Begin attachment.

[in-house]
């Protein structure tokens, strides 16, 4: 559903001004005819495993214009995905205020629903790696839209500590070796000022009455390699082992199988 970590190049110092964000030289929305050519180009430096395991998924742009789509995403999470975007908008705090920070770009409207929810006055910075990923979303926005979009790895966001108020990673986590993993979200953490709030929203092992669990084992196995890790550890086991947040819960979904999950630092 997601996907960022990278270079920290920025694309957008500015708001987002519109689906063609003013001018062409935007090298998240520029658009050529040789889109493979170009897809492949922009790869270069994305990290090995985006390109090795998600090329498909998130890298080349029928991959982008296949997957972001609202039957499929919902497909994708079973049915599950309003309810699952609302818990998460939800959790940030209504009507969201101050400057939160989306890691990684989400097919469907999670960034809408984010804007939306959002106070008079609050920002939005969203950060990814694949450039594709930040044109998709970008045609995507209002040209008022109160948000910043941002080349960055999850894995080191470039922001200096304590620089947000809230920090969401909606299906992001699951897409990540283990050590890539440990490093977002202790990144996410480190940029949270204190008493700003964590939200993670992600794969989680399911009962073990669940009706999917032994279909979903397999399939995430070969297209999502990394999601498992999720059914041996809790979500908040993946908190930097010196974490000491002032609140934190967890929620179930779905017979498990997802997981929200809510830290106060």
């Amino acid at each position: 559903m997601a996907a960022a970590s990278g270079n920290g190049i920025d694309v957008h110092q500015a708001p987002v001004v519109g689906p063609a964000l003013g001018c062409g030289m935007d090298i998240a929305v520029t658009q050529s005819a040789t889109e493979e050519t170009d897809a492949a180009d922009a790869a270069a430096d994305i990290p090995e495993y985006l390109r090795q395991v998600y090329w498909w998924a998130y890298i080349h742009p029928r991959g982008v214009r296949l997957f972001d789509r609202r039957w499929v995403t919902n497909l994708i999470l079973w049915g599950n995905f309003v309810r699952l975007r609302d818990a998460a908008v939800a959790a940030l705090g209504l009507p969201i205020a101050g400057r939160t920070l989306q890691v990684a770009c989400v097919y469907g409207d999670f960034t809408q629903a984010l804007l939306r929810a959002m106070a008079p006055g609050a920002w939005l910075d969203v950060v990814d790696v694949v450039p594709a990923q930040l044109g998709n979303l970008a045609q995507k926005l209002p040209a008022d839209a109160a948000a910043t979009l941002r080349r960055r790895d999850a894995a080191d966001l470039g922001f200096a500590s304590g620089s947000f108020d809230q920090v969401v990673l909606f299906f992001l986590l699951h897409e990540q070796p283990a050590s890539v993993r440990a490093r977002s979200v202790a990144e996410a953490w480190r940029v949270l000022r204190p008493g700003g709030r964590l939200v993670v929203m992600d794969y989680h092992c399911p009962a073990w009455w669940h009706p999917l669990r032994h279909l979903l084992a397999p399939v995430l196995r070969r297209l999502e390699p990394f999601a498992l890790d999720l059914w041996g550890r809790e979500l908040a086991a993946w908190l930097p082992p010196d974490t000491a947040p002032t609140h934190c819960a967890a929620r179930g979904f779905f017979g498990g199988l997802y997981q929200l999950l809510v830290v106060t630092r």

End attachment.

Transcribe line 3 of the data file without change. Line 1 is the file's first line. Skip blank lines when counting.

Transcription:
């Amino acid at each position: 559903m997601a996907a960022a970590s990278g270079n920290g190049i920025d694309v957008h110092q500015a708001p987002v001004v519109g689906p063609a964000l003013g001018c062409g030289m935007d090298i998240a929305v520029t658009q050529s005819a040789t889109e493979e050519t170009d897809a492949a180009d922009a790869a270069a430096d994305i990290p090995e495993y985006l390109r090795q395991v998600y090329w498909w998924a998130y890298i080349h742009p029928r991959g982008v214009r296949l997957f972001d789509r609202r039957w499929v995403t919902n497909l994708i999470l079973w049915g599950n995905f309003v309810r699952l975007r609302d818990a998460a908008v939800a959790a940030l705090g209504l009507p969201i205020a101050g400057r939160t920070l989306q890691v990684a770009c989400v097919y469907g409207d999670f960034t809408q629903a984010l804007l939306r929810a959002m106070a008079p006055g609050a920002w939005l910075d969203v950060v990814d790696v694949v450039p594709a990923q930040l044109g998709n979303l970008a045609q995507k926005l209002p040209a008022d839209a109160a948000a910043t979009l941002r080349r960055r790895d999850a894995a080191d966001l470039g922001f200096a500590s304590g620089s947000f108020d809230q920090v969401v990673l909606f299906f992001l986590l699951h897409e990540q070796p283990a050590s890539v993993r440990a490093r977002s979200v202790a990144e996410a953490w480190r940029v949270l000022r204190p008493g700003g709030r964590l939200v993670v929203m992600d794969y989680h092992c399911p009962a073990w009455w669940h009706p999917l669990r032994h279909l979903l084992a397999p399939v995430l196995r070969r297209l999502e390699p990394f999601a498992l890790d999720l059914w041996g550890r809790e979500l908040a086991a993946w908190l930097p082992p010196d974490t000491a947040p002032t609140h934190c819960a967890a929620r179930g979904f779905f017979g498990g199988l997802y997981q929200l999950l809510v830290v106060t630092r």